DEFF Research Database (Denmark)

    Poulsen, Jens Aage

    2013-01-01

    Abstract: It is a cliché, but also a fundamental fact that we live in a world where globalization and international challenges, opportunities and relationships play an increasing role. However, how have these changing conditions affected the content of school history? To what degree have curricul...... and experiment with practices for the selection and organization of the content of the history curriculum, with the aim of increasing the international and global dimensions in history teaching.......Abstract: It is a cliché, but also a fundamental fact that we live in a world where globalization and international challenges, opportunities and relationships play an increasing role. However, how have these changing conditions affected the content of school history? To what degree have curricula...... and textbooks addressed these challenges? Is the main focus in school history still on the history of the nation state, or has it successfully integrated topics and themes from world history? These are questions I discuss in this paper. In the main, my starting point is the situation in Denmark...

  20. Hegemony and Bifurcation Points in World History

    Directory of Open Access Journals (Sweden)

    Terry Boswell

    1995-08-01

    Full Text Available Examination of the rise and fall of hegemons over the last 500 years reveals that each lasts about 100 years, with another 100 year period between hegemons that is characterized by rough balance among shifting powers frequent major wars. Can the future differ from the long and established pattern? Theories that causally link hegemony to uneven development succeed in explaining the perennial rise and fall of world leaders, but fail to explain the persistence of a leader who has become hegemonic. The explanation given here is the establishment of institutional inertia in the world order, which slows the diffusion of innovations, but also restrains the adoption of subsequent changes. An analytic model describes the cycle of hegemony as the historically and politically contingent interaction of long terms trends in the world-system. Recently, hegemony has come into interaction with the cumulative trends of market commodification, decolonization, and democratization. This has produced a rise in independent nations and decline of imperial states worldwide. In the conclusion, we speculate on how these new developments make possible such events as a multi-state hegemony, a shared world polity, and a democratic world government.

  1. What about Global History? Dilemmas in the Selection of Content in the School Subject History

    Directory of Open Access Journals (Sweden)

    Jens Aage Poulsen

    2013-11-01

    Full Text Available It is a cliché, but also a fundamental fact that we live in a world where globalization and international challenges, opportunities and relationships play an increasing role. However, how have these changing conditions affected the content of school history? To what degree have curricula and textbooks addressed these challenges? Is the main focus in school history still on the history of the nation state, or has it successfully integrated topics and themes from world history? These are questions I discuss in this paper. In the main, my starting point is the situation in Denmark, but with perspectives and comparisons from Norway, England and Germany. Among other things, I will put school history in a historical context, because the subject’s history and genesis—in my opinion—tends to maintain a traditional content and form of organization, thereby reducing the subject’s usefulness. At the end of the paper, I outline and discuss a few alternative options for selecting and organizing the content with the aim of being more inclusive with regard to global and international aspects. The paper must be understood as a step towards the clarification of a development project that aims to propose and experiment with practices for the selection and organization of the content of the history curriculum, with the aim of increasing the international and global dimensions in history teaching.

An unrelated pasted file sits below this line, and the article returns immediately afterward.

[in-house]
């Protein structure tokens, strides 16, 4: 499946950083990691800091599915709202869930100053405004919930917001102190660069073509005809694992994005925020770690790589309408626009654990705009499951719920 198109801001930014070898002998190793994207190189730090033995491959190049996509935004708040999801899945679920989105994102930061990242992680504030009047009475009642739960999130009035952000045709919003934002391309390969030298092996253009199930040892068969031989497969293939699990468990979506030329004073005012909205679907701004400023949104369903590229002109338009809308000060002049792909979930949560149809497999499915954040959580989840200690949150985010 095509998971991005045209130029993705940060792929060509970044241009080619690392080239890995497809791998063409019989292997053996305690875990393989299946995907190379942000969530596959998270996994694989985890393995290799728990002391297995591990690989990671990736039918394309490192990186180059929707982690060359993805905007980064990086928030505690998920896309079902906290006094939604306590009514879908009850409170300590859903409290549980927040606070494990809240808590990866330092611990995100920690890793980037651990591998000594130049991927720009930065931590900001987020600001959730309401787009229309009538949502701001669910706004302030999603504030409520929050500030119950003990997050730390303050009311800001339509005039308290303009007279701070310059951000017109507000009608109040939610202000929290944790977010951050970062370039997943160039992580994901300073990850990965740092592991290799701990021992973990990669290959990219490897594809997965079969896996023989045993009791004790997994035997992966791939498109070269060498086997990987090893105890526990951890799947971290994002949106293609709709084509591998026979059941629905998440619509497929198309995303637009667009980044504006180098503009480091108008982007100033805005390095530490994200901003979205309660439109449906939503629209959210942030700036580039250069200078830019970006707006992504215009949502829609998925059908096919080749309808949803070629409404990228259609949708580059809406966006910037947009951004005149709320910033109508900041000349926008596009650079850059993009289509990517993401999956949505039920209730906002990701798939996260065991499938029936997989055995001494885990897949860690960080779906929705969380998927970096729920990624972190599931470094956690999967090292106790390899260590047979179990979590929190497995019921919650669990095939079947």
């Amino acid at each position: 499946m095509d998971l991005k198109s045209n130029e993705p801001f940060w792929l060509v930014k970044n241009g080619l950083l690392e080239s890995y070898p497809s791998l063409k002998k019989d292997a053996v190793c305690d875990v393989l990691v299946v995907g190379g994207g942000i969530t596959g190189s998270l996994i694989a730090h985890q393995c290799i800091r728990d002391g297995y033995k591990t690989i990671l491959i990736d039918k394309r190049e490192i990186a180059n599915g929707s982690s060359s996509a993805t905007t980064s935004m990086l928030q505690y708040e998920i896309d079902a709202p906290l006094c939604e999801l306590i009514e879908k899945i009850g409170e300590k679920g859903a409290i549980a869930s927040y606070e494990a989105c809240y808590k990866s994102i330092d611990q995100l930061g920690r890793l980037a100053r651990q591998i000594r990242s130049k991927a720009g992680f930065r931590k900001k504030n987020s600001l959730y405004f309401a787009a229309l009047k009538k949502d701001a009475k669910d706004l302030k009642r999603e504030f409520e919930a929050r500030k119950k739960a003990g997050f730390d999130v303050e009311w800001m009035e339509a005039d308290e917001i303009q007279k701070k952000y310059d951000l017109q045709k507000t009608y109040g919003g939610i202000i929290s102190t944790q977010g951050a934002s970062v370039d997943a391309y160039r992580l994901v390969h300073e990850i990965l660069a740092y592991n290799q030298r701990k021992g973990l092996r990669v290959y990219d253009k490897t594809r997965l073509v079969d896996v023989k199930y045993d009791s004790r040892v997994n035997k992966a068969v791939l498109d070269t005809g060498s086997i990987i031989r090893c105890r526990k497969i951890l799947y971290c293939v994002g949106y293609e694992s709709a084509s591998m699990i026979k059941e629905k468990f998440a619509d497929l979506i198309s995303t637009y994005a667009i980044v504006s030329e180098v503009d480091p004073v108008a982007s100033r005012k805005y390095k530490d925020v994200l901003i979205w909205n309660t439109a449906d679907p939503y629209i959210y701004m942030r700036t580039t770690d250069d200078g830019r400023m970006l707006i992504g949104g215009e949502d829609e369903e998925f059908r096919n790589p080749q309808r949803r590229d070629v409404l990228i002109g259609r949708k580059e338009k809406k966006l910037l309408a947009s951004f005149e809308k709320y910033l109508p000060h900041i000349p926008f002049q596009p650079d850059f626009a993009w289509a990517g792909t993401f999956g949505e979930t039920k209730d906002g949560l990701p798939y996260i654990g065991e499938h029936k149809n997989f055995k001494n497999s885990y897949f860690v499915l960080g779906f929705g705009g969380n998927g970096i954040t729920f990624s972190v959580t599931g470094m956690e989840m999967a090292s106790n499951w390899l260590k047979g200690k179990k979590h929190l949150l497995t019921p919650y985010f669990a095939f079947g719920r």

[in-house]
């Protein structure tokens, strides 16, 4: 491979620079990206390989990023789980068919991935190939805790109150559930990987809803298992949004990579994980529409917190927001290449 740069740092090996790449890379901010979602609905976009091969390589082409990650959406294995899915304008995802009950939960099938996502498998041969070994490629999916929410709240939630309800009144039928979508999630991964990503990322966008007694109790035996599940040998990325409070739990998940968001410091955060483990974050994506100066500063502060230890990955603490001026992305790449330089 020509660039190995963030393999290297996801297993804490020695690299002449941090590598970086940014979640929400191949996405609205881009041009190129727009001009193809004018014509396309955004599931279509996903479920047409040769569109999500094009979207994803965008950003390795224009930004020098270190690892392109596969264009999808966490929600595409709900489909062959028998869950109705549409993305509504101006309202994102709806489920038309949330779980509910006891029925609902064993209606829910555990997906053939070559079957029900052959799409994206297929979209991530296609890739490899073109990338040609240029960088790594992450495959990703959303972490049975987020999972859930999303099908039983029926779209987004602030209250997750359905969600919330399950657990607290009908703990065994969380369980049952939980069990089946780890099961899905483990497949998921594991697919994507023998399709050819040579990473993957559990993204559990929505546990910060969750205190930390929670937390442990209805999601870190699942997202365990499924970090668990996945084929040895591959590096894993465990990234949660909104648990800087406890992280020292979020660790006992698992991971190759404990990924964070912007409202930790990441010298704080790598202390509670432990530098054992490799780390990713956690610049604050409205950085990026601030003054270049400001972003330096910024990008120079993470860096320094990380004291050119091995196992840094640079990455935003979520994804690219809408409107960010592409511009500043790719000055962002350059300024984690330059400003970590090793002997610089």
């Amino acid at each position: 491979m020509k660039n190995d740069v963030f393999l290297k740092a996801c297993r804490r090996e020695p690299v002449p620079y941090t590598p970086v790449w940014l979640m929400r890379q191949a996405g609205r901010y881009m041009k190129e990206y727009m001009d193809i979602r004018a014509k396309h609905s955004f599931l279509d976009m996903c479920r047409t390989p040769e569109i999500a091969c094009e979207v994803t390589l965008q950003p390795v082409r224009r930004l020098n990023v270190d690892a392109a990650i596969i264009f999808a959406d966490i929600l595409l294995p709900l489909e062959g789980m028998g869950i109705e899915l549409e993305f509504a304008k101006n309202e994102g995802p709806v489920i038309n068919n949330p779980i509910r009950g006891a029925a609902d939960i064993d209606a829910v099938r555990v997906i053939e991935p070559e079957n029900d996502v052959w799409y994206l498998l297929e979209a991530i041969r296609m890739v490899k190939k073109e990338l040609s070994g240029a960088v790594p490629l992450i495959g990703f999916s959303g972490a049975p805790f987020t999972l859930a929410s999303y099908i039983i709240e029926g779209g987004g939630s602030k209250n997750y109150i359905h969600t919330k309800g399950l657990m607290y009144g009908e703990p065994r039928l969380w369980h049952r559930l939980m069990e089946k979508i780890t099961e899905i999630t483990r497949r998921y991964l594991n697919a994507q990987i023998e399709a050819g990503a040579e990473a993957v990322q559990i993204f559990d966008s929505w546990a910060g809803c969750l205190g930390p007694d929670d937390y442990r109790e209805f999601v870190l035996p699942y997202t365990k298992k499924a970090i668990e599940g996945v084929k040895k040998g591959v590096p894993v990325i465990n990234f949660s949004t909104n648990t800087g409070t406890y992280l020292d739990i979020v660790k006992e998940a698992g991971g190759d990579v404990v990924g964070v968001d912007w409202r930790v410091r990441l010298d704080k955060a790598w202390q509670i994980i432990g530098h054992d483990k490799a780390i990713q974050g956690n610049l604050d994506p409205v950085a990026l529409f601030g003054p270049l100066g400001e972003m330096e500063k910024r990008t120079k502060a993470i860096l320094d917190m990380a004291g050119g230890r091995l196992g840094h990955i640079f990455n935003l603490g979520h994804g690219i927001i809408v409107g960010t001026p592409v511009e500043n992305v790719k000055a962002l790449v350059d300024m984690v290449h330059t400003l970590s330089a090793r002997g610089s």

2. What about Global History? Dilemmas in the Selection of Content in the School Subject History

    Science.gov (United States)

    Poulsen, Jens Aage

    2013-01-01

    It is a cliché, but also a fundamental fact that we live in a world where globalization and international challenges, opportunities and relationships play an increasing role. However, how have these changing conditions affected the content of school history? To what degree have curricula and textbooks addressed these challenges? Is the main focus…

  3. Writing History in a Paperless World

    DEFF Research Database (Denmark)

    Kaur, Ravinder

    2015-01-01

    . The digital content (especially user-generated) on blogs, websites, and social media platforms is both plentiful – often expressed as ‘information overload’ – and fragile; it risks perishing almost as fast as it is produced. The historians of the future seeking to write the history of the early twenty......-first century will be faced with this problematic. While one approach is to seek technological solutions toward storing the digital content, another is to reconsider what the very notion of past might mean in the age of acceleration. The past is produced rapidly as every passing moment is buried under fresh...... layers of information and news almost every second on multiple media. This article considers the challenges of writing the history of the vanishing present....